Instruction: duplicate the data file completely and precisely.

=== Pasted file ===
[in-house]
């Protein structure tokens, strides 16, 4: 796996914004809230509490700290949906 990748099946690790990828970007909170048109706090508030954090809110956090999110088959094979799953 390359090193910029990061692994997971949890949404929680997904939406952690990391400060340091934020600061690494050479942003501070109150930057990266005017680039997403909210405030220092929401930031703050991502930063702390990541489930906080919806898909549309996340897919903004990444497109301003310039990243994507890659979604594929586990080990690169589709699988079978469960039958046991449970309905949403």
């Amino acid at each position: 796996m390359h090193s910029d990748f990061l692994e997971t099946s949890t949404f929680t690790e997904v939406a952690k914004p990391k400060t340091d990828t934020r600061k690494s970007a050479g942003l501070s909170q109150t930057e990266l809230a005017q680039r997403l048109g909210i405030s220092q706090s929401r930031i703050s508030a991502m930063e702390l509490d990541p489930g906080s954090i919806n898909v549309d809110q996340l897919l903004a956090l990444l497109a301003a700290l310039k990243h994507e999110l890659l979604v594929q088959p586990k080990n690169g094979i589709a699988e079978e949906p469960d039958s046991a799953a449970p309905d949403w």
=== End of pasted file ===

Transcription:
[in-house]
């Protein structure tokens, strides 16, 4: 796996914004809230509490700290949906 990748099946690790990828970007909170048109706090508030954090809110956090999110088959094979799953 390359090193910029990061692994997971949890949404929680997904939406952690990391400060340091934020600061690494050479942003501070109150930057990266005017680039997403909210405030220092929401930031703050991502930063702390990541489930906080919806898909549309996340897919903004990444497109301003310039990243994507890659979604594929586990080990690169589709699988079978469960039958046991449970309905949403």
């Amino acid at each position: 796996m390359h090193s910029d990748f990061l692994e997971t099946s949890t949404f929680t690790e997904v939406a952690k914004p990391k400060t340091d990828t934020r600061k690494s970007a050479g942003l501070s909170q109150t930057e990266l809230a005017q680039r997403l048109g909210i405030s220092q706090s929401r930031i703050s508030a991502m930063e702390l509490d990541p489930g906080s954090i919806n898909v549309d809110q996340l897919l903004a956090l990444l497109a301003a700290l310039k990243h994507e999110l890659l979604v594929q088959p586990k080990n690169g094979i589709a699988e079978e949906p469960d039958s046991a799953a449970p309905d949403w």